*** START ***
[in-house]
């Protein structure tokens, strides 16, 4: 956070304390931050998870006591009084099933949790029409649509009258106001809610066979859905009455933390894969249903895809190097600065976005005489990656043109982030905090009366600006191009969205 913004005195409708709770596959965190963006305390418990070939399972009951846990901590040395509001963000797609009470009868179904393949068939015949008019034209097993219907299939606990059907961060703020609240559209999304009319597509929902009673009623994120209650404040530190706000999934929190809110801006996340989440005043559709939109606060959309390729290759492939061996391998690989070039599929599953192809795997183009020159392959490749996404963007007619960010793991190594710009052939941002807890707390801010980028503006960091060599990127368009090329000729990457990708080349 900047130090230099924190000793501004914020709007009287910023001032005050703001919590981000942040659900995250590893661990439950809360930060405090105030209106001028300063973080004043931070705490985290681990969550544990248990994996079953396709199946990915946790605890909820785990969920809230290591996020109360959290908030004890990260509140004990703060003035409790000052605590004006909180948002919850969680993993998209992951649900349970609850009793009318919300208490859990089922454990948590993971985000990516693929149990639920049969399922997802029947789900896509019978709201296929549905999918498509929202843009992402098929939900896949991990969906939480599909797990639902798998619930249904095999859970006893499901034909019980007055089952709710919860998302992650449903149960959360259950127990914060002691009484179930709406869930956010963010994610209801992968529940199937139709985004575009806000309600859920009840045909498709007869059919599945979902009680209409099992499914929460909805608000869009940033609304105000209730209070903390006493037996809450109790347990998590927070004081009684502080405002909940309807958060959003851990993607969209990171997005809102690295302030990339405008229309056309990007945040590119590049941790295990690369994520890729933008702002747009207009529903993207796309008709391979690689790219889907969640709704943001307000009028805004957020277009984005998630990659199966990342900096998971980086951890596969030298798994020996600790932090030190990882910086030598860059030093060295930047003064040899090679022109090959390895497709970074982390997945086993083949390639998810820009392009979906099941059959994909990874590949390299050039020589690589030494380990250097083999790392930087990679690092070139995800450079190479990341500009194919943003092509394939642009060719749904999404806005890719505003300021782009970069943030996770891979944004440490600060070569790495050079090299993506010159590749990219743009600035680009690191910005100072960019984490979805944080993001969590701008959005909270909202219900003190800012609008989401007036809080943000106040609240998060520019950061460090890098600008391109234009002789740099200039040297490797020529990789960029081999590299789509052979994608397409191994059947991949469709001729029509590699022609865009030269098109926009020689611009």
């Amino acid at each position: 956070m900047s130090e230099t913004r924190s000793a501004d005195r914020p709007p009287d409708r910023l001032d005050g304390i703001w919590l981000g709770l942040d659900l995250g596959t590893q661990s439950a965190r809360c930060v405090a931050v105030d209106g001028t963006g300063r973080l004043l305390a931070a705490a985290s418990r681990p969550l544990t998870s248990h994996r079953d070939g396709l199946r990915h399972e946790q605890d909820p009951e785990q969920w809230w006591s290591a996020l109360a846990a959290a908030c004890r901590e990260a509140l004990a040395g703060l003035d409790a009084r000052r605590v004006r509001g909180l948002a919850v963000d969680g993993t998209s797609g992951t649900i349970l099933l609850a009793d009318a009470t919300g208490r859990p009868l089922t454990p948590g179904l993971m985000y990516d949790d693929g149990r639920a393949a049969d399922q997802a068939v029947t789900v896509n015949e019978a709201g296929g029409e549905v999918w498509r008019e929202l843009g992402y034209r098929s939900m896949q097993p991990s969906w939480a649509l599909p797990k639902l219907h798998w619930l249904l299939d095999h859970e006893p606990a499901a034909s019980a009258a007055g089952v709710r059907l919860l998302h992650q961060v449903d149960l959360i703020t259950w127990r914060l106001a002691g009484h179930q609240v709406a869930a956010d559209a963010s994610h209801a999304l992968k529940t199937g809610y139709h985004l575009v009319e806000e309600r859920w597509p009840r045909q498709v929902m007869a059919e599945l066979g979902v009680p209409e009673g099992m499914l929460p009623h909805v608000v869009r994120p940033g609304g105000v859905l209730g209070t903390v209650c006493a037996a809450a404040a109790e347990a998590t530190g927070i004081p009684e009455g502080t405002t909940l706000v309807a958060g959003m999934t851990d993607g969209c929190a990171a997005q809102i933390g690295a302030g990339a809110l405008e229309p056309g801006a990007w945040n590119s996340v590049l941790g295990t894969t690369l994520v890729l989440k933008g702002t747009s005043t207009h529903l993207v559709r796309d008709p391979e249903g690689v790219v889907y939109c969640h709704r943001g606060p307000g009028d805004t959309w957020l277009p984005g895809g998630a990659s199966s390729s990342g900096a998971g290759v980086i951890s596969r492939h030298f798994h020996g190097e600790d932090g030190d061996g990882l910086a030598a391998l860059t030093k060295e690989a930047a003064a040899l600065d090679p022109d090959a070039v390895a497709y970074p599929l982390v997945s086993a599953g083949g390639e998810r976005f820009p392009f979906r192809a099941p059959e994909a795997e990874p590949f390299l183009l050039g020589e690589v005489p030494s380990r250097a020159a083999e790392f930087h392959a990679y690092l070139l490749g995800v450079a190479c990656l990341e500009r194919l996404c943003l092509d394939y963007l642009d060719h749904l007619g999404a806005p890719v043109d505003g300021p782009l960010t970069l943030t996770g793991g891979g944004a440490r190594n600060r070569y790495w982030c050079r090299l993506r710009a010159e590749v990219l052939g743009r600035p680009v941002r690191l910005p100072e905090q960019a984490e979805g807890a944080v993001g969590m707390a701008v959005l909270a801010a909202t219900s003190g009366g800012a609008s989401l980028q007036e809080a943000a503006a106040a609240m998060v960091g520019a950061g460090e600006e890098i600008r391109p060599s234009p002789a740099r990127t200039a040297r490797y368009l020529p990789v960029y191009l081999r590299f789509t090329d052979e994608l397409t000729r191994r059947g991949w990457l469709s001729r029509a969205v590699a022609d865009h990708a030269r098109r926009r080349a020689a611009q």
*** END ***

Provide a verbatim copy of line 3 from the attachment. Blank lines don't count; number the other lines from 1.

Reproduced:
């Amino acid at each position: 956070m900047s130090e230099t913004r924190s000793a501004d005195r914020p709007p009287d409708r910023l001032d005050g304390i703001w919590l981000g709770l942040d659900l995250g596959t590893q661990s439950a965190r809360c930060v405090a931050v105030d209106g001028t963006g300063r973080l004043l305390a931070a705490a985290s418990r681990p969550l544990t998870s248990h994996r079953d070939g396709l199946r990915h399972e946790q605890d909820p009951e785990q969920w809230w006591s290591a996020l109360a846990a959290a908030c004890r901590e990260a509140l004990a040395g703060l003035d409790a009084r000052r605590v004006r509001g909180l948002a919850v963000d969680g993993t998209s797609g992951t649900i349970l099933l609850a009793d009318a009470t919300g208490r859990p009868l089922t454990p948590g179904l993971m985000y990516d949790d693929g149990r639920a393949a049969d399922q997802a068939v029947t789900v896509n015949e019978a709201g296929g029409e549905v999918w498509r008019e929202l843009g992402y034209r098929s939900m896949q097993p991990s969906w939480a649509l599909p797990k639902l219907h798998w619930l249904l299939d095999h859970e006893p606990a499901a034909s019980a009258a007055g089952v709710r059907l919860l998302h992650q961060v449903d149960l959360i703020t259950w127990r914060l106001a002691g009484h179930q609240v709406a869930a956010d559209a963010s994610h209801a999304l992968k529940t199937g809610y139709h985004l575009v009319e806000e309600r859920w597509p009840r045909q498709v929902m007869a059919e599945l066979g979902v009680p209409e009673g099992m499914l929460p009623h909805v608000v869009r994120p940033g609304g105000v859905l209730g209070t903390v209650c006493a037996a809450a404040a109790e347990a998590t530190g927070i004081p009684e009455g502080t405002t909940l706000v309807a958060g959003m999934t851990d993607g969209c929190a990171a997005q809102i933390g690295a302030g990339a809110l405008e229309p056309g801006a990007w945040n590119s996340v590049l941790g295990t894969t690369l994520v890729l989440k933008g702002t747009s005043t207009h529903l993207v559709r796309d008709p391979e249903g690689v790219v889907y939109c969640h709704r943001g606060p307000g009028d805004t959309w957020l277009p984005g895809g998630a990659s199966s390729s990342g900096a998971g290759v980086i951890s596969r492939h030298f798994h020996g190097e600790d932090g030190d061996g990882l910086a030598a391998l860059t030093k060295e690989a930047a003064a040899l600065d090679p022109d090959a070039v390895a497709y970074p599929l982390v997945s086993a599953g083949g390639e998810r976005f820009p392009f979906r192809a099941p059959e994909a795997e990874p590949f390299l183009l050039g020589e690589v005489p030494s380990r250097a020159a083999e790392f930087h392959a990679y690092l070139l490749g995800v450079a190479c990656l990341e500009r194919l996404c943003l092509d394939y963007l642009d060719h749904l007619g999404a806005p890719v043109d505003g300021p782009l960010t970069l943030t996770g793991g891979g944004a440490r190594n600060r070569y790495w982030c050079r090299l993506r710009a010159e590749v990219l052939g743009r600035p680009v941002r690191l910005p100072e905090q960019a984490e979805g807890a944080v993001g969590m707390a701008v959005l909270a801010a909202t219900s003190g009366g800012a609008s989401l980028q007036e809080a943000a503006a106040a609240m998060v960091g520019a950061g460090e600006e890098i600008r391109p060599s234009p002789a740099r990127t200039a040297r490797y368009l020529p990789v960029y191009l081999r590299f789509t090329d052979e994608l397409t000729r191994r059947g991949w990457l469709s001729r029509a969205v590699a022609d865009h990708a030269r098109r926009r080349a020689a611009q």